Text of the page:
A great colloquial introduction is Effective Quantum Field Theories by H. Georgi in P. Davis (ed.) The New Physics, Cambridge University Press, Cambridge, pp. 46-57..
We must keep in mind how and why an effective Lagrangian is constructed. The word “effective” is meant to imply that such a model is not intended to describe the system in all circumstances. Rather, the model gives a simplified treatment of the system in a given range of energies and momenta.
An effective field theory is one where we have factorized information about possibly-but-notnecessarily unknown UV physics from low-energy ‘active’ degrees of freedom. The UV information lives in $C_i$, the Wilson coefficient, which is simply a number—a coupling which generally depends on the scale at which it is probed. The IR information lives in Oi , the effective operator. These are composed of all of the ‘low energy’ excitations that are physically accessible at the scales where the EFT is valid. […] [T]he map sending UV information into $C_i$ is not invertible. [..] The sum over Wilson coefficient should run over all allowed operators, including nonrenormalizable operators. […] [W]e have chosen an energy scale so that physics above that scale goes into the Ci while physics below that scale goes into the Oi. […] By construction, the EFT is only useful (but we’ll see it’s very useful) for answering questions about physics below Λ. […] This scale also serves to balance the dimension of the effective operators Oi so that very non-renormalizable (large dimension) operators are suppressed by large powers of 1/Λ. [..] The UV physics that we factorize into the Wilson coefficients need not be known.
Three major ways in which we use EFT:
- Bottom-up physics, or “phenomenology” […] Here one does not know the physics that UV completes one’s EFT, but the Wilson coefficients contain dimensionful factors which point to the scale by which the EFT must be completed.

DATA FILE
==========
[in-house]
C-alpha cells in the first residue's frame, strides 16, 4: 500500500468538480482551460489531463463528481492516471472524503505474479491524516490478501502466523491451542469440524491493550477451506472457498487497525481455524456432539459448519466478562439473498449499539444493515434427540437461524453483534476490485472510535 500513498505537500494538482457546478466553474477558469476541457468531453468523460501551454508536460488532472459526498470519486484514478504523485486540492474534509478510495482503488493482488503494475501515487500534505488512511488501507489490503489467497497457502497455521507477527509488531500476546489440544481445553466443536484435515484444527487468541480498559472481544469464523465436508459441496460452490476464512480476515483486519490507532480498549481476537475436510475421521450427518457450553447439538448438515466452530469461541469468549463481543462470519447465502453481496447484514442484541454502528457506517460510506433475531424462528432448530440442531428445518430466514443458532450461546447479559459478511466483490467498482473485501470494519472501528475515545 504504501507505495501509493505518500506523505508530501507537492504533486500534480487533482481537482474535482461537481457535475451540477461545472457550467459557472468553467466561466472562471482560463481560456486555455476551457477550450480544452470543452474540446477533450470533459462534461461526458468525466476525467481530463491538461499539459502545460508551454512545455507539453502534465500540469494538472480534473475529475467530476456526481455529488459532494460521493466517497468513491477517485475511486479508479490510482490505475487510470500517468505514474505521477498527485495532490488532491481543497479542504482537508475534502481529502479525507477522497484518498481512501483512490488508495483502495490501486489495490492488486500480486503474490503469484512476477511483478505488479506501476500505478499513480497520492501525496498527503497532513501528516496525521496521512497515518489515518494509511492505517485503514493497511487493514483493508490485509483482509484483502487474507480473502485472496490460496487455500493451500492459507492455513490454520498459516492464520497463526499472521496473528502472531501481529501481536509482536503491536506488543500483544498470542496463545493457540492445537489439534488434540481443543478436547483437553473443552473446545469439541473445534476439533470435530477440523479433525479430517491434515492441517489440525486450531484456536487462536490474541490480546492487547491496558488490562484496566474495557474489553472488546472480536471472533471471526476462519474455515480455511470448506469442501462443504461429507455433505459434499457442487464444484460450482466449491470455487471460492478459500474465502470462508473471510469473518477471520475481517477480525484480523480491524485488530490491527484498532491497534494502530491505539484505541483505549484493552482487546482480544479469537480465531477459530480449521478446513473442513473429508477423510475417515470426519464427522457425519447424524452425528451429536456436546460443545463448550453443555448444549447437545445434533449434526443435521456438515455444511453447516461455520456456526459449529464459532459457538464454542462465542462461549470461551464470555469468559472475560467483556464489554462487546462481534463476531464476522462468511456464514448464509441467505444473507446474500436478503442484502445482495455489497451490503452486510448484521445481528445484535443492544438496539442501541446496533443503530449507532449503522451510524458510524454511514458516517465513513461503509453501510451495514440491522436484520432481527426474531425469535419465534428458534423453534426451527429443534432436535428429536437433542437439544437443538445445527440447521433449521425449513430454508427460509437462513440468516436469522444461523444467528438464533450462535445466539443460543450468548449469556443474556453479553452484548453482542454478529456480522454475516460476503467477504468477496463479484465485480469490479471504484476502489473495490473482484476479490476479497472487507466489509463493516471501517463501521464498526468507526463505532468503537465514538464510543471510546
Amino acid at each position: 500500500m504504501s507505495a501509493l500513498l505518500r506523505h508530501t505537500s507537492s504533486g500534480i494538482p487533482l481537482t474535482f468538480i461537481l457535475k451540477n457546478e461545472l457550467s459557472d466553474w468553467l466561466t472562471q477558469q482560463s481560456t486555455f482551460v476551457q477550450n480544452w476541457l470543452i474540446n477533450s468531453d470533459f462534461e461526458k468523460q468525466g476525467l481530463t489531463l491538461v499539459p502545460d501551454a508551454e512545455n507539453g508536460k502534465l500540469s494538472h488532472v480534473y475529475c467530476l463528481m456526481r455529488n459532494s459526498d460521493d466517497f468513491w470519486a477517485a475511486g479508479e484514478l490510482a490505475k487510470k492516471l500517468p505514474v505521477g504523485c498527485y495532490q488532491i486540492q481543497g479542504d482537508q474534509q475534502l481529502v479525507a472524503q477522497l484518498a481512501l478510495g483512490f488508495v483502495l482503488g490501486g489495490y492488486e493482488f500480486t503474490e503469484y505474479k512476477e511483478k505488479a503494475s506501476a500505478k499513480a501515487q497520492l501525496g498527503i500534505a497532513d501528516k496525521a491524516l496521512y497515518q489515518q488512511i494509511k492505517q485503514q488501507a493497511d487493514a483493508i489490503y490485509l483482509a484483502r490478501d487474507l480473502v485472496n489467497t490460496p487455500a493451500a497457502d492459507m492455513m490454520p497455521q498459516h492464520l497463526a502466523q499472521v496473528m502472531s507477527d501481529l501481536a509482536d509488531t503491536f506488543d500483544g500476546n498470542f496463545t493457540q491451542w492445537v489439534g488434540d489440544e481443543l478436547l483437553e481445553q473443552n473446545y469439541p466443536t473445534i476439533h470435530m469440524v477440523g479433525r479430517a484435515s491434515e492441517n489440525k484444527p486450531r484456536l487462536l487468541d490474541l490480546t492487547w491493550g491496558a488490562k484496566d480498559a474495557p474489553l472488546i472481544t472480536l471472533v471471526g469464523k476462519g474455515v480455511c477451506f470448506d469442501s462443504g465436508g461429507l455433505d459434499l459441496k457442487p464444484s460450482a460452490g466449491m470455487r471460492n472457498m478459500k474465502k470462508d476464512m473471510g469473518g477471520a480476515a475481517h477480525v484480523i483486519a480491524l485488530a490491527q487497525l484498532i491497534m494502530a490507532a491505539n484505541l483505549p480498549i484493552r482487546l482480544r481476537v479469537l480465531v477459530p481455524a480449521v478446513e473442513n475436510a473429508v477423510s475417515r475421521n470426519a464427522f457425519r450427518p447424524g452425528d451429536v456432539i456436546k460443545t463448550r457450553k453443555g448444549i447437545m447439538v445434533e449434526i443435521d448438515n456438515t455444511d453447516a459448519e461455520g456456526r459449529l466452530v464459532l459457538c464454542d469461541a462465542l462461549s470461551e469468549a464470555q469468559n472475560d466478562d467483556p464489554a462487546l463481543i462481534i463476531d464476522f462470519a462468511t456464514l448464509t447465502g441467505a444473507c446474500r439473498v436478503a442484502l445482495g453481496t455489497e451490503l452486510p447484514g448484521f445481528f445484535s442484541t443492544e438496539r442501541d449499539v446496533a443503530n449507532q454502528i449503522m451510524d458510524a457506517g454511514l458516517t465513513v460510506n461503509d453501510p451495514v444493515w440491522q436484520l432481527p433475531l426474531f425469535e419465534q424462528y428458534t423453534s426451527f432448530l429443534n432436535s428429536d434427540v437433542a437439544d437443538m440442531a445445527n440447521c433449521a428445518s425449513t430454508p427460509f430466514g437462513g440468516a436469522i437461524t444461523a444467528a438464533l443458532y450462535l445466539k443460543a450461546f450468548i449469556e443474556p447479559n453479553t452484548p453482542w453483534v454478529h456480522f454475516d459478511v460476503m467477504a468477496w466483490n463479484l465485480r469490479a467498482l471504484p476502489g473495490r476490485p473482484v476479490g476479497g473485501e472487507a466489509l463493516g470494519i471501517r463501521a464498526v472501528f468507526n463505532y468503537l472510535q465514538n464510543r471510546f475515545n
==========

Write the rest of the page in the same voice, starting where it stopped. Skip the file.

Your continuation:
- Simplify calculations. […] We are wise enough to know that we cannot just brazenly compare a theory at the TeV scale with constraints at different scales; at least in principle one has to run the theory down to those scales via the renormalization group. Generally going form the TeV scale down to MW is no problem since all of the effective couplings (even SU(3)c) are perturbative and the scales are only one order of magnitude apart. However, running down to ΛQCD is a different story completely! This is the domain of Georgi’s brown muck and adventurers are required to slog through with multi-loop calculations to maintain any control over anything. This is hard work! […] Thus all we need are some very technically capable groups to actually do the multi-loop RG calculations from MW to ΛQCD for an effective theory composed of gluons and quarks whose masses are below the energy threshold as we run the RG scale down. (There are ‘threshold corrections’ as one flows past each quark mass.) At the hadronic scale we can sensibly place constraints on the Wilson coefficients and use this to compare to the parameter space back at MW (and ideally back at the TeV scale). Thus one finds several flavor physics updates where theorists and experimentalists convert experimental bounds to constraints on Wilson coefficients at, say MW . Then any TeV scale model builder can take their theory and write down the MW -scale Wilson coefficients in terms of their TeV scale parameters. One can then interpret the bounds on the Wilson coefficients from low energies (which enterprising flavor physicists have done for us) as bounds on combinations of the ‘more fundamental’ parameters of the UV theory.
- Strong coupling […]
There is a very naive and almost dismissive belief that effective theories are somehow lesser than ‘fundamental’ theories. This belief is somehow planted deep into our consciousness as physics students. […] We major physics rather than chemistry because the latter is just an application of the former, therefore the former must be more pure. We learn that physics is about Taylor expansions and approximations, which can—at best—reproduce ‘full’ calculations. All of these things leave the impression that something which is ‘effective’ is just a poor man’s version of the correct tool. It is important at an ideological level to address this bias and to explain the value of effective field theory in particle physics. After all, one of the great paradigm shifts in our field came from Ken Wilson, who taught us that all models of nature should be understood as effective theories.
Nathan likes to call the complicated structure of confining QCD associated with the light antiquark in a heavy meson (or light quarks in a heavy baryon) the “brown muck” of hadron physics. I’ll adopt this phrase, because it is a nice reminder of the difficulties associated with the strong QCD interactions. When you have to descend into the brown muck, you abandon all pretense of doing elegant, pristine, first-principles calculations. You have to get your hands dirty with uncontrolled approximations and models. When you are finished with the brown muck, you should wash your hands.